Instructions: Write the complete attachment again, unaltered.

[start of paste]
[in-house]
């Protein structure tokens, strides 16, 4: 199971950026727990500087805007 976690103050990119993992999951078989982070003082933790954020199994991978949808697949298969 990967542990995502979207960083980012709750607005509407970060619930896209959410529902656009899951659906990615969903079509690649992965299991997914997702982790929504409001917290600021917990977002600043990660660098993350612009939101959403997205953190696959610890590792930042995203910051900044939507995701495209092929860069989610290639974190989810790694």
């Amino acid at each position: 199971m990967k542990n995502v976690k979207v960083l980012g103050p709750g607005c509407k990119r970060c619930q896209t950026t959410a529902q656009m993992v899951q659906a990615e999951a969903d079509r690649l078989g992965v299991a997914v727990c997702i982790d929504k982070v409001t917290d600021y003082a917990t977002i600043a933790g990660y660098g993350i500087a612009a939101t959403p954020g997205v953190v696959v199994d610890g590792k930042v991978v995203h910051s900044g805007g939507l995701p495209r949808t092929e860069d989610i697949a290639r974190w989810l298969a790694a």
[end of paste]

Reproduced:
[in-house]
């Protein structure tokens, strides 16, 4: 199971950026727990500087805007 976690103050990119993992999951078989982070003082933790954020199994991978949808697949298969 990967542990995502979207960083980012709750607005509407970060619930896209959410529902656009899951659906990615969903079509690649992965299991997914997702982790929504409001917290600021917990977002600043990660660098993350612009939101959403997205953190696959610890590792930042995203910051900044939507995701495209092929860069989610290639974190989810790694």
């Amino acid at each position: 199971m990967k542990n995502v976690k979207v960083l980012g103050p709750g607005c509407k990119r970060c619930q896209t950026t959410a529902q656009m993992v899951q659906a990615e999951a969903d079509r690649l078989g992965v299991a997914v727990c997702i982790d929504k982070v409001t917290d600021y003082a917990t977002i600043a933790g990660y660098g993350i500087a612009a939101t959403p954020g997205v953190v696959v199994d610890g590792k930042v991978v995203h910051s900044g805007g939507l995701p495209r949808t092929e860069d989610i697949a290639r974190w989810l298969a790694a």